Time/service – The ability to respond to the dynamics of the global marketplace–changing forecasts, customer requirements, new product introductions, new sourcing, and how to manage all these changes–must be done quickly. Raw materials and components must be ordered and arrive completely, accurately and quickly. Orders must be filled completely, accurately and quickly. It is no longer months or weeks for lead times. It may not even be days. Hours may decide customer service, competitiveness and value-added. Back orders are not tolerated. If your company cannot properly respond, your customers will look for those who can.

Service is more than having to expedite a shipment. Time/service is a factor of competition, customer requirements, your company’s position in the industry, your corporate culture, how well everyone in the global supply chain works together, and how well everyone works together in your company. Logistics is the link among all this. And the more diverse the geographical scope of vendors, manufacturing, warehouses and customers, the more critical is time. Distance means time. Yet time delays are not acceptable. Movement of product and movement of information show their impact here.

Cost – Cost is the key measure by which logistics effectiveness is often measured. Freight, warehouse labor, public warehouse charges and other items on the P&L. Or inventory, a balance sheet item. Cost control, containment, and management is important for corporate profitability. Fiscal stewardship is a duty of all managers. The highest price does not mean the best service, and it may not be the service you need. Nor does the lowest price necessarily meet your needs.

There is no doubt about how important costs are. But the company must be careful. Minimizing the cost of the various logistics elements, such as freight and warehousing, can sub-optimize the effectiveness of the logistics group and of the company in satisfying its customers.

Cost has a relation to service. They go hand in hand. As you define your service against your costs or costs against service, the give and take develops into your operating costs and budgets. Then you have to make sure that the cost can be managed. Otherwise costs can go out of control, or seem to.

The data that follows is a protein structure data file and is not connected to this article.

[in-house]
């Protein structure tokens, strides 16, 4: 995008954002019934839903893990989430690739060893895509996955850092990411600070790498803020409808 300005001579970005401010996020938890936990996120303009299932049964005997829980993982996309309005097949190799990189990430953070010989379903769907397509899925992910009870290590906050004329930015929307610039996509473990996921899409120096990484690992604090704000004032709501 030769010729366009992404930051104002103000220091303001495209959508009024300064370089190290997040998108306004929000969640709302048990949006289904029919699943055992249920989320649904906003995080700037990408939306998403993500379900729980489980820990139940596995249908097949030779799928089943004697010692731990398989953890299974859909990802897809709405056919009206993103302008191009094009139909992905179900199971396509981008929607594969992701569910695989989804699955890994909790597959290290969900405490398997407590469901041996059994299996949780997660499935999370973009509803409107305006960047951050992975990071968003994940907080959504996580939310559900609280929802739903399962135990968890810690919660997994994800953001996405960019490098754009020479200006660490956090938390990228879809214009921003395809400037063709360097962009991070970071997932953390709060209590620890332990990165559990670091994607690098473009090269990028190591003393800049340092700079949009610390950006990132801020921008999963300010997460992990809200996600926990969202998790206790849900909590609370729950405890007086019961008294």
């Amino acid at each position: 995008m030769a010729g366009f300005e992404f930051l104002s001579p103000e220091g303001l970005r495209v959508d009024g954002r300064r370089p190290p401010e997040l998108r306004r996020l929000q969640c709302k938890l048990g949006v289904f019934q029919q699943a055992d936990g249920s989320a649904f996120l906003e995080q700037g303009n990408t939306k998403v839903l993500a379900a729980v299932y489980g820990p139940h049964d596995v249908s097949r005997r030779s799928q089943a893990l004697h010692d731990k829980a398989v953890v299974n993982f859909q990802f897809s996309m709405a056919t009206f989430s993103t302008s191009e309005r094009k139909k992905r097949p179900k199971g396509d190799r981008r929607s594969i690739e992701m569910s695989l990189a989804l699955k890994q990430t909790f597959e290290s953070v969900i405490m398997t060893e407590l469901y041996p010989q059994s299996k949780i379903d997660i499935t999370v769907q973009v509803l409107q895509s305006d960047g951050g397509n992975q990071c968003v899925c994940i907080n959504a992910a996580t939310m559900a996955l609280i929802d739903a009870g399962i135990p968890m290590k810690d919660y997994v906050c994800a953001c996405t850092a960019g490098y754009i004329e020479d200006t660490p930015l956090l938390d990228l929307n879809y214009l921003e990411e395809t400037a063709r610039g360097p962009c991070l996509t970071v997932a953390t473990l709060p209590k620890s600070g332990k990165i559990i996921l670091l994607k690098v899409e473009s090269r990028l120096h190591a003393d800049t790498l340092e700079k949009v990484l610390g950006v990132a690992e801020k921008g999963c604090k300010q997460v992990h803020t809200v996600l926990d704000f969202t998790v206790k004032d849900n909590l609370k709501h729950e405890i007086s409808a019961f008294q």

However, there is no ready mechanism which really makes proper recognition in costs for time/service or for adjustments in any part of the company plan. There is no item in the P&L or balance sheet for Time/Service, which is the driver of a company’s logistics efforts. Logistics cost measurement is a shortcoming in the present accounting systems. There were designed when the Model A was being built and are not adequate in today’s competitive business world. They make discreet cost buckets in a weak attempt to measure a dynamic, global logistics process.

In addition there may be other issues such as currency conversion and fluctuations. Air freight is quoted in the currency of the origin country. Ocean terminal and other accessorial origin charges are also in origin country currency. Warehouses in other countries will invoice in origin currencies. Currency conversion and dynamics can create unfavorable or favorable cost variances which have nothing to do with logistics performance.

Integration – -within your company, between you and your customers and between you and your vendors. Integration–bringing it all together–within your company is vital. Logistics is a process. Effectiveness requires that each relevant element of the organization do its part. However there is a problem with doing this. The traditional organization with its boxes and defined responsibilities is a collection of functional silos. Each silo segments and collects different parts of the vendor purchase/manufacturing/sales activity and stores it. Hence there is no process. There is a compartmentalization, a fragmenting of the process. This creates an anti-process effect.

In addition to internal integration, you must bring together and work with the external players. Your vendors, including your carriers and warehouses, must understand what you are doing and why. You must share your logistics vision and plan with them. This sharing and understanding will better enable them to cooperate with and assist you. They may be able to offer ideas and gain sharing to further improve the logistics effectiveness and the key issues with it.